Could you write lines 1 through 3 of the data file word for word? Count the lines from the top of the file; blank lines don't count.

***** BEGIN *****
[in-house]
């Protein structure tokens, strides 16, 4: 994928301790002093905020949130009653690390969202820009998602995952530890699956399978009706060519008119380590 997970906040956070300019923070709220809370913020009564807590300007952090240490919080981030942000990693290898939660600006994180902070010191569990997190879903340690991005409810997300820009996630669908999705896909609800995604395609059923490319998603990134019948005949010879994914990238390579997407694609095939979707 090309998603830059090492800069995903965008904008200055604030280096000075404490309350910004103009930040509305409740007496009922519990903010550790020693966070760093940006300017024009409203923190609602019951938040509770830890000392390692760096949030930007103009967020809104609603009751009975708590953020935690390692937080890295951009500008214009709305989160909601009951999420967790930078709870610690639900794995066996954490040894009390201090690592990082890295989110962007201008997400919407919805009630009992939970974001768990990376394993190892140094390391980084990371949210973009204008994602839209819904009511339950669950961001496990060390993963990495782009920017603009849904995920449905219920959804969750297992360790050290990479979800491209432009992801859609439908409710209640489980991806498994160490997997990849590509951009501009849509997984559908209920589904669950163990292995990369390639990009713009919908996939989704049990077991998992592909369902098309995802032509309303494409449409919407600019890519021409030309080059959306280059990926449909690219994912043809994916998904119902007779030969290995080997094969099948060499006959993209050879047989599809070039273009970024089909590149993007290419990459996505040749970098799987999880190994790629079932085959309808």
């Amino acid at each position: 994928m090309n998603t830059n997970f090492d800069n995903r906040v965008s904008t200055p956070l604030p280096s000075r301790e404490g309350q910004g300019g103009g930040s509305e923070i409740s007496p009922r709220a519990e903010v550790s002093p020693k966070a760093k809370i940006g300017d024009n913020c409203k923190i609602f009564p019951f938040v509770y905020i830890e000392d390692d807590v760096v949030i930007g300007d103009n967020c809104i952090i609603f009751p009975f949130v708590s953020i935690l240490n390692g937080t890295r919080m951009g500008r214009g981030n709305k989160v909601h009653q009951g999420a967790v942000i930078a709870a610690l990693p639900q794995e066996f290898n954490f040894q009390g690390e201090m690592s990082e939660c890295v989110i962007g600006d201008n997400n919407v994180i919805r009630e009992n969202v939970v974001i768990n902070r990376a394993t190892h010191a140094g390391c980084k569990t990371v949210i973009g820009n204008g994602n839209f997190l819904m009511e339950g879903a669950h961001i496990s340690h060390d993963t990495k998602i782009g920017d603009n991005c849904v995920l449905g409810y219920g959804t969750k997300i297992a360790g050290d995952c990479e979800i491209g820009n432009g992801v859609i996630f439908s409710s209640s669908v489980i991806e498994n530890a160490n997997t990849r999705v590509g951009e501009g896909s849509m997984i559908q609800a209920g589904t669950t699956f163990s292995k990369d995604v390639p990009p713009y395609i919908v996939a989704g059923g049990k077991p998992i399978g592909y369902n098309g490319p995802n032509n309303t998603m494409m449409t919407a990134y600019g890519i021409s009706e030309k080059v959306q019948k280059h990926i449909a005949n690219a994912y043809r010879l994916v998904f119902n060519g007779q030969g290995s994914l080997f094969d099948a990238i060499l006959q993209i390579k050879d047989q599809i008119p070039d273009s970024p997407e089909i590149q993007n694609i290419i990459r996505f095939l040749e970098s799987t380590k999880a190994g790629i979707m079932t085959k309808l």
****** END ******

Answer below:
[in-house]
């Protein structure tokens, strides 16, 4: 994928301790002093905020949130009653690390969202820009998602995952530890699956399978009706060519008119380590 997970906040956070300019923070709220809370913020009564807590300007952090240490919080981030942000990693290898939660600006994180902070010191569990997190879903340690991005409810997300820009996630669908999705896909609800995604395609059923490319998603990134019948005949010879994914990238390579997407694609095939979707 090309998603830059090492800069995903965008904008200055604030280096000075404490309350910004103009930040509305409740007496009922519990903010550790020693966070760093940006300017024009409203923190609602019951938040509770830890000392390692760096949030930007103009967020809104609603009751009975708590953020935690390692937080890295951009500008214009709305989160909601009951999420967790930078709870610690639900794995066996954490040894009390201090690592990082890295989110962007201008997400919407919805009630009992939970974001768990990376394993190892140094390391980084990371949210973009204008994602839209819904009511339950669950961001496990060390993963990495782009920017603009849904995920449905219920959804969750297992360790050290990479979800491209432009992801859609439908409710209640489980991806498994160490997997990849590509951009501009849509997984559908209920589904669950163990292995990369390639990009713009919908996939989704049990077991998992592909369902098309995802032509309303494409449409919407600019890519021409030309080059959306280059990926449909690219994912043809994916998904119902007779030969290995080997094969099948060499006959993209050879047989599809070039273009970024089909590149993007290419990459996505040749970098799987999880190994790629079932085959309808």
């Amino acid at each position: 994928m090309n998603t830059n997970f090492d800069n995903r906040v965008s904008t200055p956070l604030p280096s000075r301790e404490g309350q910004g300019g103009g930040s509305e923070i409740s007496p009922r709220a519990e903010v550790s002093p020693k966070a760093k809370i940006g300017d024009n913020c409203k923190i609602f009564p019951f938040v509770y905020i830890e000392d390692d807590v760096v949030i930007g300007d103009n967020c809104i952090i609603f009751p009975f949130v708590s953020i935690l240490n390692g937080t890295r919080m951009g500008r214009g981030n709305k989160v909601h009653q009951g999420a967790v942000i930078a709870a610690l990693p639900q794995e066996f290898n954490f040894q009390g690390e201090m690592s990082e939660c890295v989110i962007g600006d201008n997400n919407v994180i919805r009630e009992n969202v939970v974001i768990n902070r990376a394993t190892h010191a140094g390391c980084k569990t990371v949210i973009g820009n204008g994602n839209f997190l819904m009511e339950g879903a669950h961001i496990s340690h060390d993963t990495k998602i782009g920017d603009n991005c849904v995920l449905g409810y219920g959804t969750k997300i297992a360790g050290d995952c990479e979800i491209g820009n432009g992801v859609i996630f439908s409710s209640s669908v489980i991806e498994n530890a160490n997997t990849r999705v590509g951009e501009g896909s849509m997984i559908q609800a209920g589904t669950t699956f163990s292995k990369d995604v390639p990009p713009y395609i919908v996939a989704g059923g049990k077991p998992i399978g592909y369902n098309g490319p995802n032509n309303t998603m494409m449409t919407a990134y600019g890519i021409s009706e030309k080059v959306q019948k280059h990926i449909a005949n690219a994912y043809r010879l994916v998904f119902n060519g007779q030969g290995s994914l080997f094969d099948a990238i060499l006959q993209i390579k050879d047989q599809i008119p070039d273009s970024p997407e089909i590149q993007n694609i290419i990459r996505f095939l040749e970098s799987t380590k999880a190994g790629i979707m079932t085959k309808l």